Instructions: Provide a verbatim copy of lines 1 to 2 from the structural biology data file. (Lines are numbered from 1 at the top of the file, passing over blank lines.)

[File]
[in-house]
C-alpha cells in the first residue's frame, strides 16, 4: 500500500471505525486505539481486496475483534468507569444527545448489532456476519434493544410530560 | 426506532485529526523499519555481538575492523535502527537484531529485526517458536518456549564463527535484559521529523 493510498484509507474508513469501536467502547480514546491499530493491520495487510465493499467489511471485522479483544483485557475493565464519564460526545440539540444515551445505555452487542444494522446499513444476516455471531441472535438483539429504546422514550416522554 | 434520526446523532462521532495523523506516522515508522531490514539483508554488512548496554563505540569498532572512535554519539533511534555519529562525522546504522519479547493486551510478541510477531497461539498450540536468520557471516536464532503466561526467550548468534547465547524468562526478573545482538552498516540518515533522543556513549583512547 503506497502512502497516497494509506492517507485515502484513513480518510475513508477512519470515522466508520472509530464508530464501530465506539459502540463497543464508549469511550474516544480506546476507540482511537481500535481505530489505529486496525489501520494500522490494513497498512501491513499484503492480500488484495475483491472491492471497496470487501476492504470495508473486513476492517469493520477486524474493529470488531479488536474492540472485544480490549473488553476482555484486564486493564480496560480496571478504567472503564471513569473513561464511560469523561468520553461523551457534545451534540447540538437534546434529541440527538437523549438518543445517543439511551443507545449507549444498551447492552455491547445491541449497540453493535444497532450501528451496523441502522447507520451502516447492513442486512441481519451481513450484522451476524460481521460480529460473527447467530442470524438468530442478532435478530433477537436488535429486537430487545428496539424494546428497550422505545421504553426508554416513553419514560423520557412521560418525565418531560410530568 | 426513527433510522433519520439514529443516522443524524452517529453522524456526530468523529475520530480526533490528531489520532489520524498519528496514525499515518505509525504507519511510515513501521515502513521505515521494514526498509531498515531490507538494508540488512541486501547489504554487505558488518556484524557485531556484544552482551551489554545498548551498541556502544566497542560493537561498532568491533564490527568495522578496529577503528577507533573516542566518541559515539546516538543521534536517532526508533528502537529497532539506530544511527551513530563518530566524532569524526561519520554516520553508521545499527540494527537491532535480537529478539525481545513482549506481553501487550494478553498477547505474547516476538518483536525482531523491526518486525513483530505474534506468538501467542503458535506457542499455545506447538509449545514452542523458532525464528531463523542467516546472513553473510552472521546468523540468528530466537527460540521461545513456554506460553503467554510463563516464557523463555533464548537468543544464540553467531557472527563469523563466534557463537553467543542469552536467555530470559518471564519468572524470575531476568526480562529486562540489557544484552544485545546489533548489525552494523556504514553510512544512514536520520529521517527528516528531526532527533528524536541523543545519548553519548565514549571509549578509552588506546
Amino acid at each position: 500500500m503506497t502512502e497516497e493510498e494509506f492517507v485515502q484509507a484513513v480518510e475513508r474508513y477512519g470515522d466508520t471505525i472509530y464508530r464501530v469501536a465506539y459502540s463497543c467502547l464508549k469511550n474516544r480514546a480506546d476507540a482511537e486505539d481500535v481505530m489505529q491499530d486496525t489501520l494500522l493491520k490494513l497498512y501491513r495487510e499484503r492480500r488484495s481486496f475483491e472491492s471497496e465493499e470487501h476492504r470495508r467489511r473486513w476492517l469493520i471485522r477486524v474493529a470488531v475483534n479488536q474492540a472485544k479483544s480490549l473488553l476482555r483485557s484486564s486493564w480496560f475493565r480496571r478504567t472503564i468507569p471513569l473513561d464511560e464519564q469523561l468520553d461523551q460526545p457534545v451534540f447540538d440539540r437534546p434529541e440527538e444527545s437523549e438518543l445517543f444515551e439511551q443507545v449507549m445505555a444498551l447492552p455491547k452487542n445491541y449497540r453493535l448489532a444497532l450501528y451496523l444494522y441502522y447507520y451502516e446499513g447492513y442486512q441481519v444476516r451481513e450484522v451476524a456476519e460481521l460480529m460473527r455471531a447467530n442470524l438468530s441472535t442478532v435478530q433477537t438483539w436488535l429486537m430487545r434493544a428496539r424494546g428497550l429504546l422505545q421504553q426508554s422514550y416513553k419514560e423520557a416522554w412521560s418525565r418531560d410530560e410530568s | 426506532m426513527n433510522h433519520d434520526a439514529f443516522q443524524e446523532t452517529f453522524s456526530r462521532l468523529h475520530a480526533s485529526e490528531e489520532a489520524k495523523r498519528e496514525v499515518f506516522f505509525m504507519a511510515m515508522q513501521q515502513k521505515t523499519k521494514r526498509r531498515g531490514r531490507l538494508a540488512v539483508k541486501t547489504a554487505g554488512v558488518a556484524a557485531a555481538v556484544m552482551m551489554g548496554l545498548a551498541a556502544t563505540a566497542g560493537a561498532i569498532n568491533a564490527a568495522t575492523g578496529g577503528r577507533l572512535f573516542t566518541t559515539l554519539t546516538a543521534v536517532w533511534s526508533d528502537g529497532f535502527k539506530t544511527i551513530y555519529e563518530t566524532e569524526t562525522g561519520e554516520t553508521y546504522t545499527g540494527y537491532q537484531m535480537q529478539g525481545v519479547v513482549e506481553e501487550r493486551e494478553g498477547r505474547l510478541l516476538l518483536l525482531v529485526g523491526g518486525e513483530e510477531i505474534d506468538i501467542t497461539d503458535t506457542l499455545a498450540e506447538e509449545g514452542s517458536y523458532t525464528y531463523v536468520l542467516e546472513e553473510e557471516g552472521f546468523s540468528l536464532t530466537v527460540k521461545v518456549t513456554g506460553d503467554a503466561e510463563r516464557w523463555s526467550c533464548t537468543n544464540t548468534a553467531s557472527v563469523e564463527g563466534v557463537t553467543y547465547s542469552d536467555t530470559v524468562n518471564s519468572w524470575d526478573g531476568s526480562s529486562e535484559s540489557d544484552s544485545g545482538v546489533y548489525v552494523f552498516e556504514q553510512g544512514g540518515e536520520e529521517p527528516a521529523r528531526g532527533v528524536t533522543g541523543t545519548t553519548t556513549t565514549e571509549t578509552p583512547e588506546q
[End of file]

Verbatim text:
[in-house]
C-alpha cells in the first residue's frame, strides 16, 4: 500500500471505525486505539481486496475483534468507569444527545448489532456476519434493544410530560 | 426506532485529526523499519555481538575492523535502527537484531529485526517458536518456549564463527535484559521529523 493510498484509507474508513469501536467502547480514546491499530493491520495487510465493499467489511471485522479483544483485557475493565464519564460526545440539540444515551445505555452487542444494522446499513444476516455471531441472535438483539429504546422514550416522554 | 434520526446523532462521532495523523506516522515508522531490514539483508554488512548496554563505540569498532572512535554519539533511534555519529562525522546504522519479547493486551510478541510477531497461539498450540536468520557471516536464532503466561526467550548468534547465547524468562526478573545482538552498516540518515533522543556513549583512547 503506497502512502497516497494509506492517507485515502484513513480518510475513508477512519470515522466508520472509530464508530464501530465506539459502540463497543464508549469511550474516544480506546476507540482511537481500535481505530489505529486496525489501520494500522490494513497498512501491513499484503492480500488484495475483491472491492471497496470487501476492504470495508473486513476492517469493520477486524474493529470488531479488536474492540472485544480490549473488553476482555484486564486493564480496560480496571478504567472503564471513569473513561464511560469523561468520553461523551457534545451534540447540538437534546434529541440527538437523549438518543445517543439511551443507545449507549444498551447492552455491547445491541449497540453493535444497532450501528451496523441502522447507520451502516447492513442486512441481519451481513450484522451476524460481521460480529460473527447467530442470524438468530442478532435478530433477537436488535429486537430487545428496539424494546428497550422505545421504553426508554416513553419514560423520557412521560418525565418531560410530568 | 426513527433510522433519520439514529443516522443524524452517529453522524456526530468523529475520530480526533490528531489520532489520524498519528496514525499515518505509525504507519511510515513501521515502513521505515521494514526498509531498515531490507538494508540488512541486501547489504554487505558488518556484524557485531556484544552482551551489554545498548551498541556502544566497542560493537561498532568491533564490527568495522578496529577503528577507533573516542566518541559515539546516538543521534536517532526508533528502537529497532539506530544511527551513530563518530566524532569524526561519520554516520553508521545499527540494527537491532535480537529478539525481545513482549506481553501487550494478553498477547505474547516476538518483536525482531523491526518486525513483530505474534506468538501467542503458535506457542499455545506447538509449545514452542523458532525464528531463523542467516546472513553473510552472521546468523540468528530466537527460540521461545513456554506460553503467554510463563516464557523463555533464548537468543544464540553467531557472527563469523563466534557463537553467543542469552536467555530470559518471564519468572524470575531476568526480562529486562540489557544484552544485545546489533548489525552494523556504514553510512544512514536520520529521517527528516528531526532527533528524536541523543545519548553519548565514549571509549578509552588506546